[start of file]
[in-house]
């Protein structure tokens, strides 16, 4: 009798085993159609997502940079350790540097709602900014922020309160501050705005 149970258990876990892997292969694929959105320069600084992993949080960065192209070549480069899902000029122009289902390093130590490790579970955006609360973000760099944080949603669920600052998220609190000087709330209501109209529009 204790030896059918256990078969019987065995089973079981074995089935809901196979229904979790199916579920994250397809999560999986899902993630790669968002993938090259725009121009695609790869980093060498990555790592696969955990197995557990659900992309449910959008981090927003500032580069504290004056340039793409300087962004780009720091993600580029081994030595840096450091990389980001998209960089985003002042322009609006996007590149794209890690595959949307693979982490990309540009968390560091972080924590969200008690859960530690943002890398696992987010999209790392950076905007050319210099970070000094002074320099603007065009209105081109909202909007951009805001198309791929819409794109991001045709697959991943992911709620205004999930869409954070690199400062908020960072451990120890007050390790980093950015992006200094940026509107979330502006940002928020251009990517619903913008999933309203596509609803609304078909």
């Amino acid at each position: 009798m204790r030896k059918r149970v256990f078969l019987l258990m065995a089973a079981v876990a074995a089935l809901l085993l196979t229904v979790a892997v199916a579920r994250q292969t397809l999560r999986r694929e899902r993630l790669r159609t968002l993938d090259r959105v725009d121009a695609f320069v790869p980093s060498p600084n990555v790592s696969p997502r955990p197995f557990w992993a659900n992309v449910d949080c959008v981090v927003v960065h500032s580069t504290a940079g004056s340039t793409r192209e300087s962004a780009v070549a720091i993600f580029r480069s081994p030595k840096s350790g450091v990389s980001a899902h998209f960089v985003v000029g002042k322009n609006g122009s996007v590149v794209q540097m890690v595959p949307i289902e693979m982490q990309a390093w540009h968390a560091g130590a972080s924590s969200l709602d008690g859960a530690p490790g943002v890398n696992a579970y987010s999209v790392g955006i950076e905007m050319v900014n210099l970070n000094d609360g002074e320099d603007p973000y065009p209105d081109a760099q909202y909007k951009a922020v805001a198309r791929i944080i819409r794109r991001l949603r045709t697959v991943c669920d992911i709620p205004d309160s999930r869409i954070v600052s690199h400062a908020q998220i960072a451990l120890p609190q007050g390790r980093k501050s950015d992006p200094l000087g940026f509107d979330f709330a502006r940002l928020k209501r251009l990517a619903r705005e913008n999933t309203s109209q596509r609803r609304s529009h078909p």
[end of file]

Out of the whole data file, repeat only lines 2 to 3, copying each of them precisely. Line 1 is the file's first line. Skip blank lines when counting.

């Protein structure tokens, strides 16, 4: 009798085993159609997502940079350790540097709602900014922020309160501050705005 149970258990876990892997292969694929959105320069600084992993949080960065192209070549480069899902000029122009289902390093130590490790579970955006609360973000760099944080949603669920600052998220609190000087709330209501109209529009 204790030896059918256990078969019987065995089973079981074995089935809901196979229904979790199916579920994250397809999560999986899902993630790669968002993938090259725009121009695609790869980093060498990555790592696969955990197995557990659900992309449910959008981090927003500032580069504290004056340039793409300087962004780009720091993600580029081994030595840096450091990389980001998209960089985003002042322009609006996007590149794209890690595959949307693979982490990309540009968390560091972080924590969200008690859960530690943002890398696992987010999209790392950076905007050319210099970070000094002074320099603007065009209105081109909202909007951009805001198309791929819409794109991001045709697959991943992911709620205004999930869409954070690199400062908020960072451990120890007050390790980093950015992006200094940026509107979330502006940002928020251009990517619903913008999933309203596509609803609304078909």
């Amino acid at each position: 009798m204790r030896k059918r149970v256990f078969l019987l258990m065995a089973a079981v876990a074995a089935l809901l085993l196979t229904v979790a892997v199916a579920r994250q292969t397809l999560r999986r694929e899902r993630l790669r159609t968002l993938d090259r959105v725009d121009a695609f320069v790869p980093s060498p600084n990555v790592s696969p997502r955990p197995f557990w992993a659900n992309v449910d949080c959008v981090v927003v960065h500032s580069t504290a940079g004056s340039t793409r192209e300087s962004a780009v070549a720091i993600f580029r480069s081994p030595k840096s350790g450091v990389s980001a899902h998209f960089v985003v000029g002042k322009n609006g122009s996007v590149v794209q540097m890690v595959p949307i289902e693979m982490q990309a390093w540009h968390a560091g130590a972080s924590s969200l709602d008690g859960a530690p490790g943002v890398n696992a579970y987010s999209v790392g955006i950076e905007m050319v900014n210099l970070n000094d609360g002074e320099d603007p973000y065009p209105d081109a760099q909202y909007k951009a922020v805001a198309r791929i944080i819409r794109r991001l949603r045709t697959v991943c669920d992911i709620p205004d309160s999930r869409i954070v600052s690199h400062a908020q998220i960072a451990l120890p609190q007050g390790r980093k501050s950015d992006p200094l000087g940026f509107d979330f709330a502006r940002l928020k209501r251009l990517a619903r705005e913008n999933t309203s109209q596509r609803r609304s529009h078909p």